The Beloit School District released a statement Monday in support of one of its students who was offended by the “gangster-themed” outfits worn by several Janesville Parker High School students at a girls basketball game against Beloit Memorial High School on Nov. 23.

Mandi Franks, captain of Beloit Memorial’s girls varsity basketball team, wrote an email to Parker High School Athletic Director Clayton Kreger and Parker Principal Christoper Laue expressing her disappointment with how the Janesville Parker students were dressed at the game.

Parker students were seen wearing white tank tops, saggy pants exposing their underwear, backwards hats, durags and gold chains. In her email, Franks said the outfits mocked Black culture and made a joke out of gang violence which is a serious issue for many Beloit students.

“The deaths we mourn every day and our peers we watch go to prison every day are not jokes to us, and they should not be jokes to your students,” Franks wrote in her letter to Kreger before suggesting Parker students need “inclusion and diversity education.”

In a joint statement released Monday, Beloit School District Superintendent Dr. Dan Keyser and Joel Beard, activities and athletic director for the district, said they supported Franks’ courage.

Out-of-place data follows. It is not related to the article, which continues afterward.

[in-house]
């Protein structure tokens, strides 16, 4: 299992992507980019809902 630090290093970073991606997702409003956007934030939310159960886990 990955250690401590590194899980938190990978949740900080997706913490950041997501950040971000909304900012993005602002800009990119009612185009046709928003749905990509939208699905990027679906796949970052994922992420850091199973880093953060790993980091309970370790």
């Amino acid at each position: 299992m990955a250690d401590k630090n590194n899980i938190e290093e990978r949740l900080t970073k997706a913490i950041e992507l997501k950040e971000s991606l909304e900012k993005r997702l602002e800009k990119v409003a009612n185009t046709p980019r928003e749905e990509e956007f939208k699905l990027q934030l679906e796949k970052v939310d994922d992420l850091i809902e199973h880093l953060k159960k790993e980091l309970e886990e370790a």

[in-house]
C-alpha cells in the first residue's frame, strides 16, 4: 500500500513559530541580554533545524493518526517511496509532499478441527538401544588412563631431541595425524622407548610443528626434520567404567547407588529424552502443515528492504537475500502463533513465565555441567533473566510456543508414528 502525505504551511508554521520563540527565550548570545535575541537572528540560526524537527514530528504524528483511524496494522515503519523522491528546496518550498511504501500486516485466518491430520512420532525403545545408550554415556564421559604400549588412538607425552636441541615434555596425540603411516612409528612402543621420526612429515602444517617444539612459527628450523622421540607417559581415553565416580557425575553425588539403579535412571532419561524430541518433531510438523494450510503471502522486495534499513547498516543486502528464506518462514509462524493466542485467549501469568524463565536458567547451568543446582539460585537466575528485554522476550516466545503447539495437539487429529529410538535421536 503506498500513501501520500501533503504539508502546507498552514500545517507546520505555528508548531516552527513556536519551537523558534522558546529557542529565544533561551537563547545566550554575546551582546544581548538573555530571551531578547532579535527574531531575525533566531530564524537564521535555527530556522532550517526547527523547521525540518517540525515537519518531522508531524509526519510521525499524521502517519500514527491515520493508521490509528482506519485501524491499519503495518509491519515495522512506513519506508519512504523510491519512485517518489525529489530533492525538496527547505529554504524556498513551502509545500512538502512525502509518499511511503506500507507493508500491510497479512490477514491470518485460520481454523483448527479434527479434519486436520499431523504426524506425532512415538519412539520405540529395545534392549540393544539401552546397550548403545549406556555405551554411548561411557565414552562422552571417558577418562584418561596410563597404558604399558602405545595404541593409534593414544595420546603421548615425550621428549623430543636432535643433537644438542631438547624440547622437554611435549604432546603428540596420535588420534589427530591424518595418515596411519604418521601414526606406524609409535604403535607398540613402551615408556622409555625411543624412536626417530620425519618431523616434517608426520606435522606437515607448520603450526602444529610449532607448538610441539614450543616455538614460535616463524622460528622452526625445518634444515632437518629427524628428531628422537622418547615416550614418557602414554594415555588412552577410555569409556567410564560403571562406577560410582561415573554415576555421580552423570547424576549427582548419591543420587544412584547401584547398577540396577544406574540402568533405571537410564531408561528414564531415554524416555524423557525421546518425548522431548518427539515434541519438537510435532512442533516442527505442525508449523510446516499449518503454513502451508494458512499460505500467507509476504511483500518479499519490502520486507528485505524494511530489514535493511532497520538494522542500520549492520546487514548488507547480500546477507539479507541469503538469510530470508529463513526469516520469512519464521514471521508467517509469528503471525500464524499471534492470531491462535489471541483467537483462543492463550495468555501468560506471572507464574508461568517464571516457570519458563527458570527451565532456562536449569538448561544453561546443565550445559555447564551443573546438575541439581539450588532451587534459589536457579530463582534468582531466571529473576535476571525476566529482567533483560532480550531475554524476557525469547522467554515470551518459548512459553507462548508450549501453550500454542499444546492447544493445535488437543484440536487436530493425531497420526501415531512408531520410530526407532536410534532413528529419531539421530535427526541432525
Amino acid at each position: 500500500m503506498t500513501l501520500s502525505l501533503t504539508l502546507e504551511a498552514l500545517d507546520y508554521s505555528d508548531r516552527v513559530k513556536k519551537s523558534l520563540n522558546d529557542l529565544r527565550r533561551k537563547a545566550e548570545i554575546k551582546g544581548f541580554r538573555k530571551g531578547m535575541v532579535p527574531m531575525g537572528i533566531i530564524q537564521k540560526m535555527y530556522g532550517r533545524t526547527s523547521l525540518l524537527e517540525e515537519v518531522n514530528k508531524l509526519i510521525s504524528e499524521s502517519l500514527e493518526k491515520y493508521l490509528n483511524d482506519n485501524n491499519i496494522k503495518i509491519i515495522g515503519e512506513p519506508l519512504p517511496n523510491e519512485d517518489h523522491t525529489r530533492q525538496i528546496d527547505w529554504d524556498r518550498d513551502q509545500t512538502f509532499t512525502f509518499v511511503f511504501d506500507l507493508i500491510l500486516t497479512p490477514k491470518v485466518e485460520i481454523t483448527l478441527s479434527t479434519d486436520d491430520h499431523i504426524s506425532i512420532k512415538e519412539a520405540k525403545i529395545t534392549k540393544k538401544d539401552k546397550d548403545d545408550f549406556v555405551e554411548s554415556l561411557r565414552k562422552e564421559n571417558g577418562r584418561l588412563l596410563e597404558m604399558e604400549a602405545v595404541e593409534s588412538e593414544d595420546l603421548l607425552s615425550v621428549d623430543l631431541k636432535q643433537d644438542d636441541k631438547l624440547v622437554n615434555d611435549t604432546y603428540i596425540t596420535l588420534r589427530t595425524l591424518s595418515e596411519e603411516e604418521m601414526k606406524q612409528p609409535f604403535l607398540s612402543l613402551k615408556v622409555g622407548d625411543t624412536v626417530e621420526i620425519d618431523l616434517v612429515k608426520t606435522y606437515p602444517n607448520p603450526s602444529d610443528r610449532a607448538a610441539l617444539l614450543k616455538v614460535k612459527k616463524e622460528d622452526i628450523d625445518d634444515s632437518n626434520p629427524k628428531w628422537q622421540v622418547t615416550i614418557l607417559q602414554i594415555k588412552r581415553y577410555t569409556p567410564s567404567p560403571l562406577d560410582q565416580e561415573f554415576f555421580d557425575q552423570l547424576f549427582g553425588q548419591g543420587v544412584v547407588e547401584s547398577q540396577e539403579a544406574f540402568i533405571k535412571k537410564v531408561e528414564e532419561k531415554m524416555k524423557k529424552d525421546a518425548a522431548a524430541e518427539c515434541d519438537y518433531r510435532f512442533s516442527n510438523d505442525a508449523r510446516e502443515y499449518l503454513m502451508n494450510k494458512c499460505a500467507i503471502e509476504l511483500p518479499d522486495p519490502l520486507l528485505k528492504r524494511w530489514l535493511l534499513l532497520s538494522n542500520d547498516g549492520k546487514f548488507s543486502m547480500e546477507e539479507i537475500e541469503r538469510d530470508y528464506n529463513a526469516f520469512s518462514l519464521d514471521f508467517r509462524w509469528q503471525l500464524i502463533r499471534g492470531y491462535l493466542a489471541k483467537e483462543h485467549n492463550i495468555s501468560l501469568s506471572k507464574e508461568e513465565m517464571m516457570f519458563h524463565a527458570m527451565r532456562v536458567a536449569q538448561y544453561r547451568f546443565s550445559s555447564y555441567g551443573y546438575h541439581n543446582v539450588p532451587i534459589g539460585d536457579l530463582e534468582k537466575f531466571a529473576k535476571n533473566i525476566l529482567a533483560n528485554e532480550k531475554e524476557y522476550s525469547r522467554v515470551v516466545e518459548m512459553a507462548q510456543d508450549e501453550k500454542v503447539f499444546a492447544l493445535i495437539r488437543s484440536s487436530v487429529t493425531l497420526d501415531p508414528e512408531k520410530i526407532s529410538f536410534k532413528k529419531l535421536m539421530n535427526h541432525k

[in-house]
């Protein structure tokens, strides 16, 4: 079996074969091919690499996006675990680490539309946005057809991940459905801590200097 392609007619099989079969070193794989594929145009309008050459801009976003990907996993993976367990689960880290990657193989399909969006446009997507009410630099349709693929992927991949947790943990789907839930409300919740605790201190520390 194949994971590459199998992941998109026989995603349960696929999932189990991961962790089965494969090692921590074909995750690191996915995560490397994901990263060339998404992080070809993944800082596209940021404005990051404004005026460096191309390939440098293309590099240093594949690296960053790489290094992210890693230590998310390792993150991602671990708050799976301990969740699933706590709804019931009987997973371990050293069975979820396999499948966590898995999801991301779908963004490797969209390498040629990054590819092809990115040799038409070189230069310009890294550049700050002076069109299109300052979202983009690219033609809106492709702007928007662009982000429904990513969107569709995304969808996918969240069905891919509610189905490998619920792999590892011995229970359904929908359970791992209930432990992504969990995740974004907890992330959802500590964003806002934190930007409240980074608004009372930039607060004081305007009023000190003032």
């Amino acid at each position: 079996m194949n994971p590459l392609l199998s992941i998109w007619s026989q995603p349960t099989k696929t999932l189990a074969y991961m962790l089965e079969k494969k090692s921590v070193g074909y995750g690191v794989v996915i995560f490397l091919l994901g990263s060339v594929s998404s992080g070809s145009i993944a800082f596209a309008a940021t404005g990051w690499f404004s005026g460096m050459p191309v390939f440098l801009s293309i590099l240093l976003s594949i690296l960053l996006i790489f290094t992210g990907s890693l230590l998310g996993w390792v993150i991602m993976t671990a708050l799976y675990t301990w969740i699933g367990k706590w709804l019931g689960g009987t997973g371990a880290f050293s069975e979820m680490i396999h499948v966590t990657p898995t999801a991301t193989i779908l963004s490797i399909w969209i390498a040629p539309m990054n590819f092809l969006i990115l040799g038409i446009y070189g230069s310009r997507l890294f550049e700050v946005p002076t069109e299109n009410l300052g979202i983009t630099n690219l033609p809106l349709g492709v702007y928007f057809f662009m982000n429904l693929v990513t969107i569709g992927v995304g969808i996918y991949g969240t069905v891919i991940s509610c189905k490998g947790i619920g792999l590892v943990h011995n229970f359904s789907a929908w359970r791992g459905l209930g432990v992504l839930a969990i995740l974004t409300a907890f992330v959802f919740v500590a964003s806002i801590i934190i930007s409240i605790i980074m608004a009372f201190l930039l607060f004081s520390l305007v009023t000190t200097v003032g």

“Mandi addressed what she saw and knew to be a culturally insensitive theme. This theme night showed a lack of awareness and understanding of what is happening in our community, region and country,” Keyser and Beard said.

They continued: “We are proud of the diversity within the School District of Beloit. We acknowledge the challenges and adversity that so many of our families of color are facing. As a district, we will continue to support and elevate the voices of those speaking for diversity, inclusion and equity. We are stronger together and as one voice.”

According to the Wisconsin Department of Public Instruction, the racial makeup of Beloit School District students is 34.4% Hispanic, 33.4% white, 22.2% Black and 8.7% are two or more races.

Janesville School District students, meanwhile, are 70% white, 14.6% Hispanic, 7.4% two or more races, 5.4% Black and 2.3% Asian.

The Janesville School District has not made an official statement.

Hillary Gavan of Adams Publishing Group contributed to this story.


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